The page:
The shrinking middle class and increasing income polarization in the United States are issues of concern to policy makers and others. Economic development incentives are a key policy tool used at the state and local levels to promote local economic growth, and, presumably, provide employment opportunities. However, these incentives may have unintended consequences that may be contributing to the decline of the middle class. The authors combine detailed industry-level detail on incentives with proprietary county-level industry employment data and two methods for defining middle-class industries. Using an instrumental variable approach, the authors estimate how differential economic development policies affect middle-class jobs. The authors find evidence that incentivizing creative-class and high-wage industries may be contributing to the hollowing out of the middle class. Without hurting employment in other industries, targeting working-class and middle-wage industries alleviates this trend, while reducing incentives on creative-class and high-wage industries could help increase working and middle-class employment.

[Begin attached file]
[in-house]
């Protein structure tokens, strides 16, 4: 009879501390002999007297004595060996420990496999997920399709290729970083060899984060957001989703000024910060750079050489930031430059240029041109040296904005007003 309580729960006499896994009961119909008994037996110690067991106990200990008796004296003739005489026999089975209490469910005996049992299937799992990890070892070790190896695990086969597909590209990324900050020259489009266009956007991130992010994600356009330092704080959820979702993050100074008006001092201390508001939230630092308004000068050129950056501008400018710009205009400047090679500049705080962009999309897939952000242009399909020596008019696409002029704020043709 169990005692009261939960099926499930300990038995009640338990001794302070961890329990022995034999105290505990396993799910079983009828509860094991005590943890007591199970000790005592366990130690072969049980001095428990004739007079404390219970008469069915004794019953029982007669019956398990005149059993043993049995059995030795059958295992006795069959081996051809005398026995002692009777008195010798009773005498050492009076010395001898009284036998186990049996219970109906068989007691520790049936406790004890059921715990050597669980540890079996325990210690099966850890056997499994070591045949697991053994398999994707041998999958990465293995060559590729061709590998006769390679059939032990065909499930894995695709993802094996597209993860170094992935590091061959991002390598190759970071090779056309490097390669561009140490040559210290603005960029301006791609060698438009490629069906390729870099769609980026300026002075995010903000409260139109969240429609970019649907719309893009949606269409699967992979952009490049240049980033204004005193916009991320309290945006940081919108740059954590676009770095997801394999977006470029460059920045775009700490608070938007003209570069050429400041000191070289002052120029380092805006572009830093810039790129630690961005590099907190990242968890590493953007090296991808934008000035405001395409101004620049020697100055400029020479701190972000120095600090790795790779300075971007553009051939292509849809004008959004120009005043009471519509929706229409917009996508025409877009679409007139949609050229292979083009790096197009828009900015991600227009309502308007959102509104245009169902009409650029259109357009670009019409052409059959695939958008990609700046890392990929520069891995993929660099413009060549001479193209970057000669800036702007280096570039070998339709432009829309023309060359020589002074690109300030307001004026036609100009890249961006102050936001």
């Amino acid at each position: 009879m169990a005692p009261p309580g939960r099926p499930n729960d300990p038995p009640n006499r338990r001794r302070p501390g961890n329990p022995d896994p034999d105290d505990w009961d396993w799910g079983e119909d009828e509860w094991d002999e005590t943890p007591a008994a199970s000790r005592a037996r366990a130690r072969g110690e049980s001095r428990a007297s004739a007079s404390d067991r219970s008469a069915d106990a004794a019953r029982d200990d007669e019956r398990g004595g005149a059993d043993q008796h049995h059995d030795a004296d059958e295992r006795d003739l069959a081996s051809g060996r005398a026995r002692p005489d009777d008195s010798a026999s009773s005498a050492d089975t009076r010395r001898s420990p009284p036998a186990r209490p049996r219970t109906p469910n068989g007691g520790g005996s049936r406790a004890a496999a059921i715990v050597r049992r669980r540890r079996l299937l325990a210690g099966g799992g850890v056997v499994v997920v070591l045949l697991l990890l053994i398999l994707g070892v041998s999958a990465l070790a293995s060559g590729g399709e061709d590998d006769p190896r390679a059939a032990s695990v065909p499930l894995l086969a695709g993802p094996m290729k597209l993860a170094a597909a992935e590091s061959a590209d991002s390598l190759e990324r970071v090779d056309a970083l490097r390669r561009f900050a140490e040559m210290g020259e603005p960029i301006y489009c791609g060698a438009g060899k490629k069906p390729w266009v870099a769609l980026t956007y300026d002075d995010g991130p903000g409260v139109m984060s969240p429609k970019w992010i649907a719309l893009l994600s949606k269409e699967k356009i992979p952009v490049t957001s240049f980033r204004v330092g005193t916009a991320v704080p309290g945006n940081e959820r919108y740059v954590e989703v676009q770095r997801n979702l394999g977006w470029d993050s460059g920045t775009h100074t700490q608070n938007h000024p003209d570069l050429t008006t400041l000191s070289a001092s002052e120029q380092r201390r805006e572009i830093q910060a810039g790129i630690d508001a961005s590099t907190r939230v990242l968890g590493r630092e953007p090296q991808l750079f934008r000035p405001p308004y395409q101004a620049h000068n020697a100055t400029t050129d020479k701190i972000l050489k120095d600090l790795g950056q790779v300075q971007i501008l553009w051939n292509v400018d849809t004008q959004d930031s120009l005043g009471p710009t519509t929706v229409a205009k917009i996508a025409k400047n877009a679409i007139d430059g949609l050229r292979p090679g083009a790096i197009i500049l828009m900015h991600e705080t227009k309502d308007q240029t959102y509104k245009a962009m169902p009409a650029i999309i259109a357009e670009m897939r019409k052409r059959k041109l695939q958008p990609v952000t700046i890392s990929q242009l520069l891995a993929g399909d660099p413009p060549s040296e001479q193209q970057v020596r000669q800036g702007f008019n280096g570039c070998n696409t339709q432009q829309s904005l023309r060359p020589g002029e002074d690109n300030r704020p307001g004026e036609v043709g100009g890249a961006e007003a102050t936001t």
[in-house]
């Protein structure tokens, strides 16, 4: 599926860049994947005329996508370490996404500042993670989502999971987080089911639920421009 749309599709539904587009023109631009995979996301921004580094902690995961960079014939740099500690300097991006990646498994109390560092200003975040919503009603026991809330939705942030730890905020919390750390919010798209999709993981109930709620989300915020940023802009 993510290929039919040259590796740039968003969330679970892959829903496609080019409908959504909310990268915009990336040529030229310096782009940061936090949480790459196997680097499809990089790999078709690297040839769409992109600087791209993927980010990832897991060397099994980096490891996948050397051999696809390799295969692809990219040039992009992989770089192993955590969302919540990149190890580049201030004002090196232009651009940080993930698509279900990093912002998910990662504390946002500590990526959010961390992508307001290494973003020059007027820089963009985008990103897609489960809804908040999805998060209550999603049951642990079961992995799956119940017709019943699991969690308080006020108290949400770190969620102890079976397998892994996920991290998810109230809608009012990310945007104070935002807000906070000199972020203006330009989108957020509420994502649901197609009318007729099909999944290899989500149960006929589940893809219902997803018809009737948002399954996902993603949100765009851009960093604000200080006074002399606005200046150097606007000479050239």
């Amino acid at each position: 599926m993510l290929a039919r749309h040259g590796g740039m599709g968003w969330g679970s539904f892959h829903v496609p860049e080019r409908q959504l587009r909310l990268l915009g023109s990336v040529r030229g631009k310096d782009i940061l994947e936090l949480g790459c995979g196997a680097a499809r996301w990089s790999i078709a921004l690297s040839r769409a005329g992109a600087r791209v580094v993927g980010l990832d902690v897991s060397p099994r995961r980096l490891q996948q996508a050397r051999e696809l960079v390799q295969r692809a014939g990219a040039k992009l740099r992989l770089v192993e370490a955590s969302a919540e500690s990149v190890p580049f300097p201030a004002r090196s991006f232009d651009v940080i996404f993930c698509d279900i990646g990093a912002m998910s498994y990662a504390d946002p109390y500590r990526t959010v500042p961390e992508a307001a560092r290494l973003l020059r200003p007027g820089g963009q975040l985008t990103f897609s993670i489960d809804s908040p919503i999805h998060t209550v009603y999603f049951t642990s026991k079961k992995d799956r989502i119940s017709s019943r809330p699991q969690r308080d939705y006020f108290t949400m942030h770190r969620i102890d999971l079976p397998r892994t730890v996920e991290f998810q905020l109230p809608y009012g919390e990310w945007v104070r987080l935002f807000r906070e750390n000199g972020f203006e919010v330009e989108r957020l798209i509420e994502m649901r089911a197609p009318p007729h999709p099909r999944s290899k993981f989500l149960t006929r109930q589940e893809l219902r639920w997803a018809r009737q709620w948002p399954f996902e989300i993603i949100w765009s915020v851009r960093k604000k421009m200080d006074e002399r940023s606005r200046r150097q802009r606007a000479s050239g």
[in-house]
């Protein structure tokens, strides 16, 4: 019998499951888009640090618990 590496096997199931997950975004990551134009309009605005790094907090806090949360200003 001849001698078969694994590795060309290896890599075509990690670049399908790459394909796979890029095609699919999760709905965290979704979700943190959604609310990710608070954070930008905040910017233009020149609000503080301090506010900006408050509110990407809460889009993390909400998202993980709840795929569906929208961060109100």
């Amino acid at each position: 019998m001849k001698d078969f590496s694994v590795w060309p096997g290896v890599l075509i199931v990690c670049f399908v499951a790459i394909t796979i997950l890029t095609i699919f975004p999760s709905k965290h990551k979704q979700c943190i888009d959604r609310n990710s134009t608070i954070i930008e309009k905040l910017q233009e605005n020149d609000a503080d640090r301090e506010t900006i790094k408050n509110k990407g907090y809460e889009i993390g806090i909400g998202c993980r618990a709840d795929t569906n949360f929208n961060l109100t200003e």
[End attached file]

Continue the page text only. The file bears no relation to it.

Estimated car cost as a predictor of driver yielding behaviors for pedestrians
Courtney Coughenour et al.
Journal of Transport & Health, forthcoming
Introduction: Pedestrian crashes are not equitably distributed; people of color and males are overburdened. The aim of this study was to examine if driver yielding behavior differed based on gender and skin color of the pedestrian, and the estimated car cost at two midblock crosswalks in the Las Vegas metropolitan area.
Methods: One white and one black female and one white and one black male crossed the intersection in a similar, prescribed manner. Crossings were video recorded. Driver yielding behavior was documented. The cost of car was estimated by cross referencing manufacturing websites and averaging the high and low values of estimated private sale. Generalized linear mixed model was applied, nesting within crossing attempt and within streets.
Results: Of 461 cars, 27.98% yielded to pedestrians. Cars yielded more frequently for females (31.33%) and whites (31.17%) compared to males (24.06%) and non-whites (24.78%). Cost of car was a significant predictor of driver yielding (OR = 0.97; p = 0.0307); odds of yielding decreased 3% per $1000 increase.